This is called leverage to the highest degree. Knowing that audience demand for Star Wars Episode VIII: The Last Jedi is at a fever pitch for the December 15 release, Disney is getting distributors to sign agreements that will give away a whopping 65 percent of ticket sales to the entertainment giant.
According to a WSJ report, this is “a new benchmark for a Hollywood studio”, since the typical split for the production house is about 55 percent in the United States, down to 40 percent overseas, on average. The biggest hits can command up to 60 percent, but 65 percent is unprecedented.
The other terms of the agreements signed with theaters are equally tight: individually watermarked contracts to be signed, the movie to be shown only in the largest auditorium for a minimum of four weeks, and no marketing until Disney gives the go-ahead.
What’s more, if a theater violates any terms of the distribution agreement, Disney can charge them an additional 5 percent on the take, pushing the studio split to an unheard-of 70 percent!
That’s the kind of power that only studios like MGM wielded in the 1930s, according to one film buyer.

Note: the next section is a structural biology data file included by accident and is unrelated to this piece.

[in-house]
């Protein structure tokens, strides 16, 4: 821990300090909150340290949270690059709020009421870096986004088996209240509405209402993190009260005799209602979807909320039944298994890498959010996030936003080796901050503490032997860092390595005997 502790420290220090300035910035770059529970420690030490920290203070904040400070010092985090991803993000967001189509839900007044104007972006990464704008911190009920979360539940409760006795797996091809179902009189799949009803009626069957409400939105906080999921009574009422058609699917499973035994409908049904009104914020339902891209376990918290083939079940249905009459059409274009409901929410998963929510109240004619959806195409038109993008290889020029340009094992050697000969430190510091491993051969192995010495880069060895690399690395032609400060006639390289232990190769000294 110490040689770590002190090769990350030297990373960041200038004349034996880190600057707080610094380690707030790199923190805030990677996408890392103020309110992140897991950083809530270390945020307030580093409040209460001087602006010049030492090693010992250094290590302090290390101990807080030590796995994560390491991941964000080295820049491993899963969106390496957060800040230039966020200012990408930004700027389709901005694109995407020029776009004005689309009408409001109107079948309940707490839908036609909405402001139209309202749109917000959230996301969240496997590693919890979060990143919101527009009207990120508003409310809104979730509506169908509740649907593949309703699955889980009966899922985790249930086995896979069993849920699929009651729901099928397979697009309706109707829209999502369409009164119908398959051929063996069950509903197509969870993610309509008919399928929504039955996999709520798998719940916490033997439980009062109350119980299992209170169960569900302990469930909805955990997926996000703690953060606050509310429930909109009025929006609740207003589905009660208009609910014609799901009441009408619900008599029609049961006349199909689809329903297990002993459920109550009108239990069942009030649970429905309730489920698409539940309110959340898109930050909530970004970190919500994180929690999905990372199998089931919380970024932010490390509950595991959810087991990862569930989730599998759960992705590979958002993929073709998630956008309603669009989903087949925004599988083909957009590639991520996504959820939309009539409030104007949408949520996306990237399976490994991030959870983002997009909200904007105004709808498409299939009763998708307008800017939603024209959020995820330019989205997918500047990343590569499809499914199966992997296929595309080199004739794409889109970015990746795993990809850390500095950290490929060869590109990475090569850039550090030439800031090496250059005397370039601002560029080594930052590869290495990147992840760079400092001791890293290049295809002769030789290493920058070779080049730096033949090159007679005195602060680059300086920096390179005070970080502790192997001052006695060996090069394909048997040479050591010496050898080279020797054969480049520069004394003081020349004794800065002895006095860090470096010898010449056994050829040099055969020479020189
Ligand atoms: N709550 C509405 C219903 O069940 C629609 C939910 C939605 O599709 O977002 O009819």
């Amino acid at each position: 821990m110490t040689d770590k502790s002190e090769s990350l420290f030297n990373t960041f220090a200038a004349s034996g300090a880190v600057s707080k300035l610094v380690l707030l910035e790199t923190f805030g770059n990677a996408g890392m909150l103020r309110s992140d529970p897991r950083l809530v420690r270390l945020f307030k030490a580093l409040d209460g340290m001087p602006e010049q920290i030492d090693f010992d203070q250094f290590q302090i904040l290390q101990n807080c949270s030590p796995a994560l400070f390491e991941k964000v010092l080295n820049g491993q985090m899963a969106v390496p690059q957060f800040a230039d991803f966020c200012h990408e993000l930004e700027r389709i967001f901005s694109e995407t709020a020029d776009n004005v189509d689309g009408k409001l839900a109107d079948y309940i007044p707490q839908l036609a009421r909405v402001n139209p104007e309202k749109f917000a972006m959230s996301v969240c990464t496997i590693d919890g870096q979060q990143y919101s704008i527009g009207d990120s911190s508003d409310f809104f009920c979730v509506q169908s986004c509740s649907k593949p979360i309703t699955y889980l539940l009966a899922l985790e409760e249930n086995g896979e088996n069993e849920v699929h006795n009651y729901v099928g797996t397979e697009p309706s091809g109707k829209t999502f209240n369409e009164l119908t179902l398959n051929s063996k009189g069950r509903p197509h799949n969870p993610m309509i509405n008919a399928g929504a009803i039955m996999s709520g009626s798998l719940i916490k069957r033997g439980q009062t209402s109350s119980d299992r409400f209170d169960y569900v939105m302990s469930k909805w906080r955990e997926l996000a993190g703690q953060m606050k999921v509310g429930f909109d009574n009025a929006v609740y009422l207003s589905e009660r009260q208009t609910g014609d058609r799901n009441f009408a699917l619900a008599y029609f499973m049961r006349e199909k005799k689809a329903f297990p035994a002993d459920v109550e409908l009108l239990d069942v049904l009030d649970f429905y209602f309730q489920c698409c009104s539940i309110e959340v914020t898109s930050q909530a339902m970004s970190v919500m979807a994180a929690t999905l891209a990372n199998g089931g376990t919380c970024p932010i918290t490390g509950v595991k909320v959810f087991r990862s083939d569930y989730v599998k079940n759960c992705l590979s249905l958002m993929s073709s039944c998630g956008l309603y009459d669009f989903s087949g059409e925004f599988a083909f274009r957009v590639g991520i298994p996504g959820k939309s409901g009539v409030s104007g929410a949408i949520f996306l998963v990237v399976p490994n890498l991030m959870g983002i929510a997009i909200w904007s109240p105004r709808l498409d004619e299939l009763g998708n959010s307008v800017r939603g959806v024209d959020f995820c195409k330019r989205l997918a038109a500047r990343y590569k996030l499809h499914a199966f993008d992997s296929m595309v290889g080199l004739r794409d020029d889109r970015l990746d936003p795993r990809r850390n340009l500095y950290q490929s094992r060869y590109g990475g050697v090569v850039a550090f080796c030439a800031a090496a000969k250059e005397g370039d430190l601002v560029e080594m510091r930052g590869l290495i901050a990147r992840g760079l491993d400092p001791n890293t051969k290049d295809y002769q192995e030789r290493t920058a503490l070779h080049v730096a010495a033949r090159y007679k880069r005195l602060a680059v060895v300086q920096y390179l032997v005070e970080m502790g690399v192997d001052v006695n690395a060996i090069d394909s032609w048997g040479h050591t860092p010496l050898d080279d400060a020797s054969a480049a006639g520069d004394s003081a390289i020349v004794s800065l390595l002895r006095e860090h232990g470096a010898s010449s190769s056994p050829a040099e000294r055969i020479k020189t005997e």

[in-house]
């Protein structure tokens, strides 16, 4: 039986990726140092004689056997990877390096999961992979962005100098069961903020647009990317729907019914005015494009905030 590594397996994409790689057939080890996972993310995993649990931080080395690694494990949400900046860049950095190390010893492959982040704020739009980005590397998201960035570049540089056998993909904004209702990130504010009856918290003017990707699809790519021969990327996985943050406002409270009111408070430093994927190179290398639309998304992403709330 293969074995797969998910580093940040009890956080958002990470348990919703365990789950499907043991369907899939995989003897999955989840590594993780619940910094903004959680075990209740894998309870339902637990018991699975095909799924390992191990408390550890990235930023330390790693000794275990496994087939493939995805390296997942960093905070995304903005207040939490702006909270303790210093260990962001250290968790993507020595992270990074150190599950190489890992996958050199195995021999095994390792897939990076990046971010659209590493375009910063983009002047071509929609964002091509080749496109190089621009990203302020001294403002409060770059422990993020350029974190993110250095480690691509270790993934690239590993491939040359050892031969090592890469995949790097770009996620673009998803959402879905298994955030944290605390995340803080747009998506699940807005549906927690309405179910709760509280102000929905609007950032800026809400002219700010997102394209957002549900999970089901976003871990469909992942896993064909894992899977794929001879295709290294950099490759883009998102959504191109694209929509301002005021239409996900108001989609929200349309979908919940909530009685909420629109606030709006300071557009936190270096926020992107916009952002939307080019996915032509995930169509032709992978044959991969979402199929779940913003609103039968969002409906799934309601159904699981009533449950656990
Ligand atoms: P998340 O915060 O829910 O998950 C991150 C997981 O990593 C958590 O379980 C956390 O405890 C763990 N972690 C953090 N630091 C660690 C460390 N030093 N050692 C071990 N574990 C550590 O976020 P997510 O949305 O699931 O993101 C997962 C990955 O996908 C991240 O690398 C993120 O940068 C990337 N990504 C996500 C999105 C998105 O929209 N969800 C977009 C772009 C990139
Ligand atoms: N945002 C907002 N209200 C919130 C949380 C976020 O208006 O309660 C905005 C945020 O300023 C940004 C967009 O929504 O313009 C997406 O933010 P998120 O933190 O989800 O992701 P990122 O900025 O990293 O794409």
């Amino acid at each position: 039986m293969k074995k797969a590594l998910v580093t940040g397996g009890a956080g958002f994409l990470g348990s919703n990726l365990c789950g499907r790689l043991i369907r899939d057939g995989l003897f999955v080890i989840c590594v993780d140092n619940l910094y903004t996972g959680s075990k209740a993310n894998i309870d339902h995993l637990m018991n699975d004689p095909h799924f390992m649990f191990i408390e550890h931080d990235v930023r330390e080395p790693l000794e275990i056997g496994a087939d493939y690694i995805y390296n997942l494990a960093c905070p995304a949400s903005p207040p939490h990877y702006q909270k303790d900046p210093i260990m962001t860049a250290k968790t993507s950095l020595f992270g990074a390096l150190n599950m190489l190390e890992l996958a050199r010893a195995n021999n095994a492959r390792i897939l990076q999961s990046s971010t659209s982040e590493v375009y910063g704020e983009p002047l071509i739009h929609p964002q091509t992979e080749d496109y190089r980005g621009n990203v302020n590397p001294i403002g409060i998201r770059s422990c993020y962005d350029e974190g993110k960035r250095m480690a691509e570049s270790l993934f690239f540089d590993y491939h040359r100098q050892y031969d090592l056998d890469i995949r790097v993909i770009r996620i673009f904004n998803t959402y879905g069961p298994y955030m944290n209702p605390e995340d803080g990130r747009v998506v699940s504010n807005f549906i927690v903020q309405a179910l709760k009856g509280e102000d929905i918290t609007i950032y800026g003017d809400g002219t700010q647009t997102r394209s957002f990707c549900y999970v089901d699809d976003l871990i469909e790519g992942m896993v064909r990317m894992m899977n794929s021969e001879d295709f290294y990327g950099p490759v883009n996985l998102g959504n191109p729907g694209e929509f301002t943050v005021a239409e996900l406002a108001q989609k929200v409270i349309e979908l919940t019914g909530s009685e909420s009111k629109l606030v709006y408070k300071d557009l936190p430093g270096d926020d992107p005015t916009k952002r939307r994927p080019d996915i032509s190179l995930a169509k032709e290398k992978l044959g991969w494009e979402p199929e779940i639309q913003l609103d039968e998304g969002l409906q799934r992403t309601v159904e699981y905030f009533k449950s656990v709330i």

Interestingly, this is not the first time Disney has gone over 60 percent. Some of the Star Wars franchises have gone up to 64 percent of ticket sales and two weeks in the theater’s largest auditorium, according to SlashFilm.
Some of the smaller theaters have decided against carrying the film when it releases before Christmas. Theaters with a limited number of auditoriums, for example, wouldn’t want to be tied in to a four-week deal that doesn’t allow them to play anything else during that time.
This kind of leverage has never been used by a Hollywood studio, but then, it’s Star Wars after all, and Disney is clearly squeezing every last drop of audience appetite for the franchise. Moreover, Star Wars is not the only strong card in Disney’s hand. With the Marvel Universe and its own string of animated hits, Disney is in a stronger position than anyone else to command such ticket sales splits.
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Featured Image by Disney